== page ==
Economic implications of COVID-19

The long-term economic impacts of COVID-19 will be enormous, but most of the discussion that I’m reading focuses on the more immediate priorities. This makes sense because of the urgency of skyrocketing unemployment, overwhelmed hospitals, and the tolls in life and health. Even as we deal with the immediate issues, we should also start to conceptualize how this pandemic will shape society in the future.

Technologies that enable companies and organizations to operate virtually are, of course, going to enjoy a huge boost. While many businesses already rely on virtual teams, the value of this capability is vastly more evident in the current environment. What’s more, greater familiarity with these technological platforms will also encourage companies to allow people to work remotely. It is entirely possible that more organizations will actively encourage people to work from home. While traditional managers prefer to have people congregate in an office setting, COVID-19 highlights the benefits of virtual teams.

While many studies have documented the financial fragility of a large proportion of American households, COVID-19 highlights the situation. Many households do not have resources to deal with a surprise expense of a few hundred dollars, much less to cope with being unemployed. Increasing numbers of freelance and gig workers, who typically have no employer-provided safety net, rely entirely on the number of hours they work each week. High levels of household debt, which have now exceeded the previous peak in 2008, also increase financial fragility. Larger fixed monthly costs from debt repayment make it much harder to economize in hard times. Financial fragility is less obvious when unemployment rates are low and interest rates make it easy for people to borrow. The society-wide shock of COVID-19 will reveal the perilous financial situation of many families.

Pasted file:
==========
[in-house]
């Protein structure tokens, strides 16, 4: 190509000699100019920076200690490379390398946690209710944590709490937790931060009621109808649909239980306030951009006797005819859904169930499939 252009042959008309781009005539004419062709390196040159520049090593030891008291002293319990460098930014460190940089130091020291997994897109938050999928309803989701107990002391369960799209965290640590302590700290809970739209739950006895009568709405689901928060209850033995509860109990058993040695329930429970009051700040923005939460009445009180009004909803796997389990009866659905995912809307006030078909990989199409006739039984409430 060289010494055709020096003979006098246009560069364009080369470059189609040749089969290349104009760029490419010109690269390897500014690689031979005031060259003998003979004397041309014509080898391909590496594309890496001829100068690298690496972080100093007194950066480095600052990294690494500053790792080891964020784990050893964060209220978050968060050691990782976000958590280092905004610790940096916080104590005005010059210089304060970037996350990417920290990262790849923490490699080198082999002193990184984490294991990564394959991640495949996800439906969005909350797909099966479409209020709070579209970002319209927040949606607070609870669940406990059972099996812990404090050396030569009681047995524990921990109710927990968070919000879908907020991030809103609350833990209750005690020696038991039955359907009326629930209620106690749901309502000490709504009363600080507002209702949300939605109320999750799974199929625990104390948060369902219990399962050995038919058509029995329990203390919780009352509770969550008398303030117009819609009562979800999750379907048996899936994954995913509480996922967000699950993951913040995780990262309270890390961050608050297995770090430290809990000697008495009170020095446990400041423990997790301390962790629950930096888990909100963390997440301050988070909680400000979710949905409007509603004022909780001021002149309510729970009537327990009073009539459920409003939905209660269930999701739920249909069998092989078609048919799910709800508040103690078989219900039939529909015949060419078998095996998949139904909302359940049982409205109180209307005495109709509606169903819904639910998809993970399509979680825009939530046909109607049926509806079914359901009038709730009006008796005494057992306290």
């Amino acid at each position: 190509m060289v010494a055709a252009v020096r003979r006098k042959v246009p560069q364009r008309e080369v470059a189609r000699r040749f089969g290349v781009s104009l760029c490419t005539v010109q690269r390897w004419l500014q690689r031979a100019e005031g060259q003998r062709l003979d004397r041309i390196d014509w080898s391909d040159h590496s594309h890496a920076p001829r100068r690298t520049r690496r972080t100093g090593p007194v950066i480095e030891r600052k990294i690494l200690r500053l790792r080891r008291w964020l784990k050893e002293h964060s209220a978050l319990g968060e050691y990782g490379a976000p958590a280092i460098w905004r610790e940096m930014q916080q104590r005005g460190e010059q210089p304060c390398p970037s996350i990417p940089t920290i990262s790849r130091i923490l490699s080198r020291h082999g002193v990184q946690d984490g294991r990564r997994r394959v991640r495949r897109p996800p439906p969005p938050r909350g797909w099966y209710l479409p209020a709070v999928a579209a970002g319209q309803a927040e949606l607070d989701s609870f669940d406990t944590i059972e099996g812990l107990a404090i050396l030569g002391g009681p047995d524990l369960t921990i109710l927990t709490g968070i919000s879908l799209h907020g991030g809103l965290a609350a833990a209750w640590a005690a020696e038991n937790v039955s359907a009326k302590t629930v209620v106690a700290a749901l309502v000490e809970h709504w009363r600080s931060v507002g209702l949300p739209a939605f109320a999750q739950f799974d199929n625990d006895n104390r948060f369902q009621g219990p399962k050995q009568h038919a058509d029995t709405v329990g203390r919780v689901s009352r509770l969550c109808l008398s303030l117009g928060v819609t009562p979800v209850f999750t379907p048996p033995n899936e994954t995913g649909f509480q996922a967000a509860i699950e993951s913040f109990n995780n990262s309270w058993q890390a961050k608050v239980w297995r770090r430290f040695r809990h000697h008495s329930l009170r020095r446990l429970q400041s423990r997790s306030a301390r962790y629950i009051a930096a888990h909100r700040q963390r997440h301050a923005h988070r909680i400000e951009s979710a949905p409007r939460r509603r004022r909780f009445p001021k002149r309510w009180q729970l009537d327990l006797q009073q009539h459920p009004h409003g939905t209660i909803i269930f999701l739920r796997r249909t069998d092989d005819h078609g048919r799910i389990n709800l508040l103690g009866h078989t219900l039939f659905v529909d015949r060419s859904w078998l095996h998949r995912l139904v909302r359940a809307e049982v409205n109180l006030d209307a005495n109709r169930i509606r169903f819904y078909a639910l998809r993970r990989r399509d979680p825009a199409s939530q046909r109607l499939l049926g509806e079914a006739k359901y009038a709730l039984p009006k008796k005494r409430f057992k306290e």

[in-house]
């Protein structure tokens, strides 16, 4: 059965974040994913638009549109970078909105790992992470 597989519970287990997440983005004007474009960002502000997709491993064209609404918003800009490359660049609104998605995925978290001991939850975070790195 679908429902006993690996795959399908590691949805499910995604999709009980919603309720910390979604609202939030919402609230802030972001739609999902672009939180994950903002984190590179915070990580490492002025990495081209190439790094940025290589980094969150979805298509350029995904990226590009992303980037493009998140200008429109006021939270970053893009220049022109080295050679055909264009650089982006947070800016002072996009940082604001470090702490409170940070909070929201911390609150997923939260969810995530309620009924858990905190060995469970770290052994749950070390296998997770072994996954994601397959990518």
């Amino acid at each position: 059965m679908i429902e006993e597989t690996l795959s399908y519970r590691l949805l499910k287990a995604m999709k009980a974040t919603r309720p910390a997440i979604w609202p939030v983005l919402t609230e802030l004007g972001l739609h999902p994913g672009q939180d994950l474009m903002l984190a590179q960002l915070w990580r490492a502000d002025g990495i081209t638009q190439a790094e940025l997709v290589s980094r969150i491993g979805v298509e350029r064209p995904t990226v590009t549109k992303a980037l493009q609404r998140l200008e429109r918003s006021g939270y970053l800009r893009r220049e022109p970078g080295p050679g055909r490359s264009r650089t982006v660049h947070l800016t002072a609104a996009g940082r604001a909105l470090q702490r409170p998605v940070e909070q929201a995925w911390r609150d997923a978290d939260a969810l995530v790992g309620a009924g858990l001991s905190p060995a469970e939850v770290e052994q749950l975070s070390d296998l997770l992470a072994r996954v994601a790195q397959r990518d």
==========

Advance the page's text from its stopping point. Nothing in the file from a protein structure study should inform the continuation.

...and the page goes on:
The COVID-19 pandemic also highlights that the functioning of wealthy countries depends on continuous and ceaseless consumption of a vast array of goods and services. To put this differently, it appears that the U.S. economy depends on consumerism to function effectively. In response to COVID-19, Americans have massively reduced their discretionary spending and, apparently, the economic implications are dire. People are still eating, consuming media, and heating their homes, but they are not eating out, not taking vacations, and are otherwise cutting out non-critical spending. The news media suggests that these cutbacks in consumption could bring the U.S. economy to its knees. Might there be a form of an economy that does not depend on such a high degree of consumerism?

Another likely outcome from COVID-19 is that companies will accelerate the adoption of automation. For businesses facing a situation in which people cannot work in close proximity, if at all, more automation may be the difference between failure and survival. And, of course, increased automation displaces human workers, with all of the attendant implications.

Finally, it is clear that wealthier people are far better off in coping with COVID-19 than poorer people. Many well-paying professional jobs can be performed from home, while low-wage jobs are more likely to require physical interaction with others. The service jobs lost during COVID-19 are mostly on the low end of the wage scale. COVID-19 is highlighting socioeconomic inequality and will also tend to exacerbate the divide between the wealthy and everyone else.